Entries in Augmentation & Surveillance (17)
I wish I had more time to respond adequately to a great discussion over at Savage Minds, so this is as much a reminder to self as anything else. Kerim Friedman posted his critique of Tom Boellstorf's Coming of Age in Second Life: An Anthropologist Explores the Virtually Human, a recently published ethnography of the virtual world I've been meaning to have a look at for a while. Kerim doesn't try to hide his personal dislike of Second Life as a platform but does raise a series of excellent points to which Dusan Writer and Tom Boellstorf amongst others respond. Virtuality, subjectivity, anthropology, post mortem avatars and a lonely cat - all the fun of the fair.
[Cross-posted from Ubiwar]
COIN and public diplomacy alike tend to encounter significant barriers to effective communication between the state actor and the intended audience. In part, this is due to gaps in cultural intelligence that will only be remediated by degrees with the careful advice of subject matter experts (SMEs) and the experience derived from an extended immersion in another society. The other aspect of the problem is that the target audience often has greater complexity and cognitive heterogeneity than the Western society from which the warrior or diplomat hails.
Strains on the sovereign entitlements of states, indeed...
A fascinating new article on "The Principles of Distinction and Neutrality in Cyberwarfare", by Jeffrey T.G. Kelsey, is the only recent bit of scholarship that I've seen that links cyber issues to radio broadcasting. It's not explicitly what the piece is about - Kelsey's points hover around embeddedness, non-lethality, and violations of sovereign neutrality - but he links the two through a case study that requires analogous reasoning. The lessons of radio and mass-mediated ethnic slaughter in Rwanda and Liberia, and broadcast nationalism in the former Yugoslav states, have been generally forgotten or ignored in the current wave of interest in information operations and strategic communications. So this is worth a read - as is past work by Jamie Frederick Metzl.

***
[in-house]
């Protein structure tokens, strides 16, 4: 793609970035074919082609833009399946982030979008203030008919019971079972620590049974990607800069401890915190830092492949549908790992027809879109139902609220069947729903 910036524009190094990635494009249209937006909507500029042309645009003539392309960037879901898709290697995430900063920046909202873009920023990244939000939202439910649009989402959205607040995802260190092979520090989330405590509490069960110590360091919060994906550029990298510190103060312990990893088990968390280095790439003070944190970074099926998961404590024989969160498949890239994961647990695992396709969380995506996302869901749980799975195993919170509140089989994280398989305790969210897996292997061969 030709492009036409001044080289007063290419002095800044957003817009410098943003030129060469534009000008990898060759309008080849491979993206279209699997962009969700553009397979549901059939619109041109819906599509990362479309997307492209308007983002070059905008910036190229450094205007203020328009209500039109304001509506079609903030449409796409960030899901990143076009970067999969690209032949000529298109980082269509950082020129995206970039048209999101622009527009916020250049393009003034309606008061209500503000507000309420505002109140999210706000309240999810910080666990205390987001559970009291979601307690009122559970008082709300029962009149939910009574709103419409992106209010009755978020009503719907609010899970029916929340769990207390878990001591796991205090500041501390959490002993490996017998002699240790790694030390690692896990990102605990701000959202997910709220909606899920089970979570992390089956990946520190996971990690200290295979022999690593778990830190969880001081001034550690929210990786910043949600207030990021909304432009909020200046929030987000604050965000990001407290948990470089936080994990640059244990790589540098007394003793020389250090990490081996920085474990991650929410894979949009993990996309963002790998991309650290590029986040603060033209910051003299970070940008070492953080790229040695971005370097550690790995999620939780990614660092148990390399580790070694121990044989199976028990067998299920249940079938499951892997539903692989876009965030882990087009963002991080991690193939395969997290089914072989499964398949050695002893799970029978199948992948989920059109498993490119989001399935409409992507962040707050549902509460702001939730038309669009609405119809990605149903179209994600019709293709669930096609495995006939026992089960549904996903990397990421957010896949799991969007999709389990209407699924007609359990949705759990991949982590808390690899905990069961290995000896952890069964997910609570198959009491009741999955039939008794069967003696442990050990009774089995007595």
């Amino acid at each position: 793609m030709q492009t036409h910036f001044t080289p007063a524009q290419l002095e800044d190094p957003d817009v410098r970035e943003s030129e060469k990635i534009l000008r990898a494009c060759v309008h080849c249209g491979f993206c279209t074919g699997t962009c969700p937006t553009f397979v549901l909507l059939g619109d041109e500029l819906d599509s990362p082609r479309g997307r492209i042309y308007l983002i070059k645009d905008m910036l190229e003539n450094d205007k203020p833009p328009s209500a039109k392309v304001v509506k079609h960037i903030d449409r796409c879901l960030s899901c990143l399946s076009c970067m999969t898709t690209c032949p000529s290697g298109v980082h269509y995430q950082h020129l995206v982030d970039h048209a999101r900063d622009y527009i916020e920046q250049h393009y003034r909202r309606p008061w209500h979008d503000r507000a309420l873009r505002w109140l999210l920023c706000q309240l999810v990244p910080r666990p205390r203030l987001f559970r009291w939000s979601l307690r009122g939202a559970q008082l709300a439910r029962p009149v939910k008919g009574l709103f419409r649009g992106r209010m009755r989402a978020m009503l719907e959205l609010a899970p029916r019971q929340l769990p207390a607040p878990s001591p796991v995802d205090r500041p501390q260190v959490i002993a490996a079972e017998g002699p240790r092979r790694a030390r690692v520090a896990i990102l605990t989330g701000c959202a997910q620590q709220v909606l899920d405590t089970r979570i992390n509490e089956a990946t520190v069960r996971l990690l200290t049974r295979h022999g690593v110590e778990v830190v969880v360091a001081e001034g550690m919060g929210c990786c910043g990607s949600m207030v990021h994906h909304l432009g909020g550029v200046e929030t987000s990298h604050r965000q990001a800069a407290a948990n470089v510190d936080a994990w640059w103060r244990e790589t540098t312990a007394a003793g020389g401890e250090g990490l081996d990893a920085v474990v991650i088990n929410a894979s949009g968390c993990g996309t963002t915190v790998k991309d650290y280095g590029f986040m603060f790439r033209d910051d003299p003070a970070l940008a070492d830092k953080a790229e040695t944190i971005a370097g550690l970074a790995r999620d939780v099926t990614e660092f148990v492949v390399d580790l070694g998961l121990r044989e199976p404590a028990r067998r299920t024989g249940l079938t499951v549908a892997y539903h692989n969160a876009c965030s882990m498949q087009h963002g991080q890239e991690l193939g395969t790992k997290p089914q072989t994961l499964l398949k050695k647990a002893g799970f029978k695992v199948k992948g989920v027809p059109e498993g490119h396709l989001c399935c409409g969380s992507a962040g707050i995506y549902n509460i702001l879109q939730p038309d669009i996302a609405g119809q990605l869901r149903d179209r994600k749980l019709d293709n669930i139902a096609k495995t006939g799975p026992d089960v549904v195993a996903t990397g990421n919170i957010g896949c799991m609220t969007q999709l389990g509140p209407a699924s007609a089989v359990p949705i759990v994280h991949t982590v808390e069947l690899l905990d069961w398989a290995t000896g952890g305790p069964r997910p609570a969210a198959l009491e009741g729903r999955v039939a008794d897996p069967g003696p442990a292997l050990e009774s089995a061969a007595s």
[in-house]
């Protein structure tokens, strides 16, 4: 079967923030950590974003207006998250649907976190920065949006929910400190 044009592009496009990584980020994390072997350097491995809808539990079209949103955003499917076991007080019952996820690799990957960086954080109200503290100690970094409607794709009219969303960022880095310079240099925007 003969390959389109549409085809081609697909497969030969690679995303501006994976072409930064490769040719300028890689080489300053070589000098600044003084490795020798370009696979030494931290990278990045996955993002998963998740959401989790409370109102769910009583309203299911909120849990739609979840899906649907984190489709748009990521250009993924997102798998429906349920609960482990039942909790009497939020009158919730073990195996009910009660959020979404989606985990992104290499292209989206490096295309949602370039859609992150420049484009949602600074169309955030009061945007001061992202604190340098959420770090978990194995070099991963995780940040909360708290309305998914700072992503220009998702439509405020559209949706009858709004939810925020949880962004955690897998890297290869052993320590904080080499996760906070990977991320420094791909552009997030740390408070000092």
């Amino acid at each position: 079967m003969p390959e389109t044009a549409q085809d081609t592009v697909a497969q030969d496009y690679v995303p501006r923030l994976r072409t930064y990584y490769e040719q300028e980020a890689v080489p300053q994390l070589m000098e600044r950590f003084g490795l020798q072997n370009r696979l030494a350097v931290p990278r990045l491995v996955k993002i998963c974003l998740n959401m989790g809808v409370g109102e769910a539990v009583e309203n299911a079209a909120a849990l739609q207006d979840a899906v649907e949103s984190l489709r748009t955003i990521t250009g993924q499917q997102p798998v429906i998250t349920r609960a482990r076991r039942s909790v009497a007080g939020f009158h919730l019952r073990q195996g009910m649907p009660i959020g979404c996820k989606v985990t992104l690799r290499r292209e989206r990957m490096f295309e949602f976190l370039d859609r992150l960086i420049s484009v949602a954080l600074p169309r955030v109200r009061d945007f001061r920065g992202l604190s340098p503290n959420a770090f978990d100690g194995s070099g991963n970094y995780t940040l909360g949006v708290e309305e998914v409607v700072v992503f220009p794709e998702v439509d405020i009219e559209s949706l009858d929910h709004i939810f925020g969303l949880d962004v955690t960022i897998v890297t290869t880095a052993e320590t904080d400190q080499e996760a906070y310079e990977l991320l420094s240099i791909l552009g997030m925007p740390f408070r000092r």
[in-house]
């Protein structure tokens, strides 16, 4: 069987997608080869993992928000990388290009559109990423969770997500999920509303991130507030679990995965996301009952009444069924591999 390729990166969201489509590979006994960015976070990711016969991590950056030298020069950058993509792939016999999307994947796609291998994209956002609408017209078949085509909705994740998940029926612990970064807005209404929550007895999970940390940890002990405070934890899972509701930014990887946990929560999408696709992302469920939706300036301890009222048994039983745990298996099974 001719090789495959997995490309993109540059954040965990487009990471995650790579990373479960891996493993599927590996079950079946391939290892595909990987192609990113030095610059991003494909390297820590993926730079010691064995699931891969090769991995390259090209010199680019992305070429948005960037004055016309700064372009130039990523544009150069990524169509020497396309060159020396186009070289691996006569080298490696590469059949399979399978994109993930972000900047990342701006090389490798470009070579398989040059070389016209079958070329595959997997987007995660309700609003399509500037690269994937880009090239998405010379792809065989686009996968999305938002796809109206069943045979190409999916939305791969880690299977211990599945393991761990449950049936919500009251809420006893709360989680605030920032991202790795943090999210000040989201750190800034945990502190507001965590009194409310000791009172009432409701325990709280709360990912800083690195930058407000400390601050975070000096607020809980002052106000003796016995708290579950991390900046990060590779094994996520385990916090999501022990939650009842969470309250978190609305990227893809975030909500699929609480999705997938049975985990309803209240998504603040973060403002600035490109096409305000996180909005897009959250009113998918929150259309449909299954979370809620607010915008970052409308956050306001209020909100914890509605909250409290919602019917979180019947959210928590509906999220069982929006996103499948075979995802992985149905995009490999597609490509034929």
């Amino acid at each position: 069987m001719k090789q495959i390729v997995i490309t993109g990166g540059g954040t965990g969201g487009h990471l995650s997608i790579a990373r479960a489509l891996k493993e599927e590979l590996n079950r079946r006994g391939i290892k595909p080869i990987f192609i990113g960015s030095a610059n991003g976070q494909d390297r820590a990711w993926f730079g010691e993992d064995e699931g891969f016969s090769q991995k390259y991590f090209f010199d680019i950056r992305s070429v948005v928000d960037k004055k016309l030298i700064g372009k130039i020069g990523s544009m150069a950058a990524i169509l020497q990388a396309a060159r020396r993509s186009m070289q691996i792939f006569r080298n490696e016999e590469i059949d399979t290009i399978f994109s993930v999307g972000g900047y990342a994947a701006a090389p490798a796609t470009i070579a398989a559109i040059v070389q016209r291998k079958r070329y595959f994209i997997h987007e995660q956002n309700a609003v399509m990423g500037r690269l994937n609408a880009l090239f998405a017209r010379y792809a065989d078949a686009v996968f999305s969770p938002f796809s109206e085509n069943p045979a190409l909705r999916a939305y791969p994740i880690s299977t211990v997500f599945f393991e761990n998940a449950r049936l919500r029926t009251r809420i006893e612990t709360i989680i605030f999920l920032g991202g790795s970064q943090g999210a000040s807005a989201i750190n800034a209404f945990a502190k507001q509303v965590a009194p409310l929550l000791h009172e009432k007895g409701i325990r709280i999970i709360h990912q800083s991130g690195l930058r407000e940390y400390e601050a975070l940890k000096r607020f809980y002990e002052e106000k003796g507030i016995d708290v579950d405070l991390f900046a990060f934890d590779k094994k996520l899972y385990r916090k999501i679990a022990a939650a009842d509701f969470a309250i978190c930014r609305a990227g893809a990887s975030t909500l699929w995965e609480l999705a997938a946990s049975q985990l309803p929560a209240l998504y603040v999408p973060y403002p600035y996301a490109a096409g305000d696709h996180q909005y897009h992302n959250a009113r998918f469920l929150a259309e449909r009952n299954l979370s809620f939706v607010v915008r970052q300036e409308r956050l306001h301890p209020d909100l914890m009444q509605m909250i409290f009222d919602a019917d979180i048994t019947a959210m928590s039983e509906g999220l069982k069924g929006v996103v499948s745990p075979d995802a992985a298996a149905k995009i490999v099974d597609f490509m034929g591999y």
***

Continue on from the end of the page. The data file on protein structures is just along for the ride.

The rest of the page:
Metaphor is crucial to our understanding of 'cyberspace' and is both a determinant and function of our relationship with the supposed 'Other'. The complex terrain of our networked communication is largely negotiated through reference to an idealised rural past, but the language of our digital futures is likely to be built on something quite different.
Partly in response to the recent arrest of a Nottingham student for downloading the al-Qaeda 'Manchester Manual', Poetix writes on the dangers to academic freedom posed by the current security climate, and the nature of the university experience itself.
I've mentioned Slavoj Å½iÅ¾ek elsewhere before, and will doubtless do so again. The Slovenian polymath is both prolific and notorious, describing himself once as an 'orthodox Lacanian Stalinist', but he is of course much more than that. Å½iÅ¾ek is one of those authors who makes me want to steal his books, such would one's intellectual armoury be augmented if one could actually grasp a significant fraction of the ideas he throws at the reader. Browsing in the university library yesterday I happened upon a copy of his 1997 Plague of Fantasies
Updated on Monday, May 5, 2008 at 17:57 by Mike Innes
Cross-posting this after submitting it on Abu Muqawama, in response to a query AM initiated. You can read the full version here; my thoughts follow below. I told myself I wouldn't get too caught up with debates in the blogosphere, not because they're not worth it, but because I have a day job, and the body, as they used to say, is meat. This one was interesting enough in that it's caught up in some issues